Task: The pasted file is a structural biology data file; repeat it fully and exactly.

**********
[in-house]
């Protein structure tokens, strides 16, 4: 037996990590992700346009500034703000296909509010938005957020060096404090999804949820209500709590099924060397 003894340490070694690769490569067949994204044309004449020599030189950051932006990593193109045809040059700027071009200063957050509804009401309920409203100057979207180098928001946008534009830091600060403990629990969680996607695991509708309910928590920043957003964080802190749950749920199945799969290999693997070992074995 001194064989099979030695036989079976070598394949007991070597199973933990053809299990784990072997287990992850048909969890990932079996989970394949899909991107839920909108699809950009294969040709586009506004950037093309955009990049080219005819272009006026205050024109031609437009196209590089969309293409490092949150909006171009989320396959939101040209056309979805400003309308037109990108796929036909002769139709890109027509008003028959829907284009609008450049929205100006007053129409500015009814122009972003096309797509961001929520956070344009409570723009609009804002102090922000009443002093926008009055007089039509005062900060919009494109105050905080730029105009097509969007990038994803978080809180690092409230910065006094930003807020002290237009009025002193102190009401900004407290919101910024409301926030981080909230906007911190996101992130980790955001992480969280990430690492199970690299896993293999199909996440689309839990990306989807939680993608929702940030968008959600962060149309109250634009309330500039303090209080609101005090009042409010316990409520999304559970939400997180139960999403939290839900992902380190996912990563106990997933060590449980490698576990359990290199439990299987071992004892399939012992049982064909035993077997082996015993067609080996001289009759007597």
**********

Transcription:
[in-house]
């Protein structure tokens, strides 16, 4: 037996990590992700346009500034703000296909509010938005957020060096404090999804949820209500709590099924060397 003894340490070694690769490569067949994204044309004449020599030189950051932006990593193109045809040059700027071009200063957050509804009401309920409203100057979207180098928001946008534009830091600060403990629990969680996607695991509708309910928590920043957003964080802190749950749920199945799969290999693997070992074995 001194064989099979030695036989079976070598394949007991070597199973933990053809299990784990072997287990992850048909969890990932079996989970394949899909991107839920909108699809950009294969040709586009506004950037093309955009990049080219005819272009006026205050024109031609437009196209590089969309293409490092949150909006171009989320396959939101040209056309979805400003309308037109990108796929036909002769139709890109027509008003028959829907284009609008450049929205100006007053129409500015009814122009972003096309797509961001929520956070344009409570723009609009804002102090922000009443002093926008009055007089039509005062900060919009494109105050905080730029105009097509969007990038994803978080809180690092409230910065006094930003807020002290237009009025002193102190009401900004407290919101910024409301926030981080909230906007911190996101992130980790955001992480969280990430690492199970690299896993293999199909996440689309839990990306989807939680993608929702940030968008959600962060149309109250634009309330500039303090209080609101005090009042409010316990409520999304559970939400997180139960999403939290839900992902380190996912990563106990997933060590449980490698576990359990290199439990299987071992004892399939012992049982064909035993077997082996015993067609080996001289009759007597």